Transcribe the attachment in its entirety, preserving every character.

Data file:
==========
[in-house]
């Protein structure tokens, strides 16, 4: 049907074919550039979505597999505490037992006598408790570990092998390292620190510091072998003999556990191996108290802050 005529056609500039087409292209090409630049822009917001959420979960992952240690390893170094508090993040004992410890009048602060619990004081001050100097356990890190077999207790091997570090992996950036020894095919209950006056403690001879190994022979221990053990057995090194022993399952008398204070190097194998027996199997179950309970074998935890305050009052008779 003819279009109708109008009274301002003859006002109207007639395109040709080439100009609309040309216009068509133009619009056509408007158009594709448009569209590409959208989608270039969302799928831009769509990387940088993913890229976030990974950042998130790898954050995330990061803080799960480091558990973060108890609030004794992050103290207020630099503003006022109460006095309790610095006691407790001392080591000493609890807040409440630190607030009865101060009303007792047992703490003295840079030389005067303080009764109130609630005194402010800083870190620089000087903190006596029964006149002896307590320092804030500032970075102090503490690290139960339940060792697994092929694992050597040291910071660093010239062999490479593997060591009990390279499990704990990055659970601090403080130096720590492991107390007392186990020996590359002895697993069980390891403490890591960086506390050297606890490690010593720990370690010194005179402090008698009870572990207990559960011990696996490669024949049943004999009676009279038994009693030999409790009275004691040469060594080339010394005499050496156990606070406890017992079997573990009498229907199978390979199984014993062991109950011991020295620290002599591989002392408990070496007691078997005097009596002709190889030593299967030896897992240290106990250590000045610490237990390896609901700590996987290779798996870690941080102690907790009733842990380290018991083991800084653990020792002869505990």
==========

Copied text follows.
[in-house]
């Protein structure tokens, strides 16, 4: 049907074919550039979505597999505490037992006598408790570990092998390292620190510091072998003999556990191996108290802050 005529056609500039087409292209090409630049822009917001959420979960992952240690390893170094508090993040004992410890009048602060619990004081001050100097356990890190077999207790091997570090992996950036020894095919209950006056403690001879190994022979221990053990057995090194022993399952008398204070190097194998027996199997179950309970074998935890305050009052008779 003819279009109708109008009274301002003859006002109207007639395109040709080439100009609309040309216009068509133009619009056509408007158009594709448009569209590409959208989608270039969302799928831009769509990387940088993913890229976030990974950042998130790898954050995330990061803080799960480091558990973060108890609030004794992050103290207020630099503003006022109460006095309790610095006691407790001392080591000493609890807040409440630190607030009865101060009303007792047992703490003295840079030389005067303080009764109130609630005194402010800083870190620089000087903190006596029964006149002896307590320092804030500032970075102090503490690290139960339940060792697994092929694992050597040291910071660093010239062999490479593997060591009990390279499990704990990055659970601090403080130096720590492991107390007392186990020996590359002895697993069980390891403490890591960086506390050297606890490690010593720990370690010194005179402090008698009870572990207990559960011990696996490669024949049943004999009676009279038994009693030999409790009275004691040469060594080339010394005499050496156990606070406890017992079997573990009498229907199978390979199984014993062991109950011991020295620290002599591989002392408990070496007691078997005097009596002709190889030593299967030896897992240290106990250590000045610490237990390896609901700590996987290779798996870690941080102690907790009733842990380290018991083991800084653990020792002869505990």